The legislation that House Republicans have unveiled to repeal and replace ObamaCare would eliminate nearly all of the 2010 health law's taxes — with one key exception.
The House bill, unveiled Monday evening, would allow ObamaCare's "Cadillac" tax on high-cost health plans to take effect in 2025. The tax, which has been opposed by both Democrats and Republicans, had been slated to take effect in 2020 under current law.
By keeping that tax, albeit after a delay, Republicans are trying to ensure that their bill will not add to the deficit after 10 years. That's a key consideration necessary to ensure the measure can pass the Senate with a simple majority, rather than with 60 votes.
Yet the idea could face opposition. Sen. Orrin HatchOrrin Grant HatchLobbying world Congress, stop holding 'Dreamers' hostage Drug prices are declining amid inflation fears MORE (R-Utah), the chairman of the Senate Finance Committee, has said that all of ObamaCare's taxes "need to go."
“My view is this: After spending seven years talking about the harm being caused by these taxes, it’s difficult to switch gears now and decide that they’re fine so long as they’re being used to pay for our healthcare bill,” Hatch said.
The fate of ObamaCare's taxes has been a source of debate among GOP lawmakers. While many dislike the taxes and want them gone, some lawmakers had suggested keeping them to help pay for an ObamaCare replacement. Aside from the Cadillac tax, the House Ways and Means Committee rejected that approach.
"We dismantle Obamacare’s damaging taxes and mandates so states can deliver quality, affordable options based on what their patient populations need, and workers and families can have the freedom and flexibility to make their own health care choices," House Ways and Means Committee Chairman Kevin BradyKevin Patrick BradyHouse panel advances key portion of Democrats' .5T bill LIVE COVERAGE: Ways and Means to conclude work on .5T package LIVE COVERAGE: Tax hikes take center stage in Ways and Means markup MORE (R-Texas) said in a statement Monday.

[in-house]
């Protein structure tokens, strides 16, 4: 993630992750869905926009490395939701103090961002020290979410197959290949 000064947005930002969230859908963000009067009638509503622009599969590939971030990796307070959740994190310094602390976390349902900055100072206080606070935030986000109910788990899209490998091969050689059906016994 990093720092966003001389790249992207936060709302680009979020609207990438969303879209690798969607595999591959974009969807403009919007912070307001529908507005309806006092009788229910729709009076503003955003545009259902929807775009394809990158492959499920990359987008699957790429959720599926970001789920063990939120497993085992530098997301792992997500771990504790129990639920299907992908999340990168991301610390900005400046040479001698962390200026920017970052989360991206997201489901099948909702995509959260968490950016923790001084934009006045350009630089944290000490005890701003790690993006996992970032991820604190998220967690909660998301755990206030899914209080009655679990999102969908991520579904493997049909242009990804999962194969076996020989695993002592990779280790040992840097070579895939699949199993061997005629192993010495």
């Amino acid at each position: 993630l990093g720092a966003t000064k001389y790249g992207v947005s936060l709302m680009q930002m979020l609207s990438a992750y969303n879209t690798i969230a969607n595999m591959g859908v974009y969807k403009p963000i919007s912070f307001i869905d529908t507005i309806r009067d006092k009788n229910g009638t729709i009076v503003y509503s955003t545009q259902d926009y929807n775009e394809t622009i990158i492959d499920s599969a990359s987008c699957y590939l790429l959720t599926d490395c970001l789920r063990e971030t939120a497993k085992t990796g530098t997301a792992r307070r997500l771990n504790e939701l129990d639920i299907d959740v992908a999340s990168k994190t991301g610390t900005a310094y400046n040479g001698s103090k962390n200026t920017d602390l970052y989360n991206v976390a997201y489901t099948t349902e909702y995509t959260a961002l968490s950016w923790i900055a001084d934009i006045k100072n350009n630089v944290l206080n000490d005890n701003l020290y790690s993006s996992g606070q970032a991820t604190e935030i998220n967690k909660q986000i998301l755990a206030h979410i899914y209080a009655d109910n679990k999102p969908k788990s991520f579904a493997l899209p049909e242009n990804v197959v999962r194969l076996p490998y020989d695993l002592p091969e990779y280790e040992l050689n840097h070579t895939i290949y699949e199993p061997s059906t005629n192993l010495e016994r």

The other ObamaCare taxes would be eliminated starting in 2018, including taxes on medical-device manufacturers, health insurers, pharmaceutical manufacturers, and indoor tanning services. The legislation would also repeal a 3.8-percent tax on net investment income and a 0.9 percent Medicare surtax that apply to high earners.
Two cornerstones of ObamaCare, the individual and employer mandates, would be repealed retroactively. The penalties for not having or providing insurance would be eliminated for 2016 and subsequent years.
The legislation would also repeal ObamaCare's premium tax credits starting in 2020. The bill creates new refundable tax credits for those without employer-sponsored or government health insurance, which is adjusted by age and phases out for individuals making more than $75,000 per year.
In the days leading up to the bill's release, lawmakers had discussed helping to pay for the bill by capping the current tax exclusion on employer-sponsored healthcare. However, that provision not end up in the bill amid concerns from some Republicans.
The House Ways and Means Committee is scheduled to consider the tax portions of the ObamaCare repeal and replace bill on Wednesday.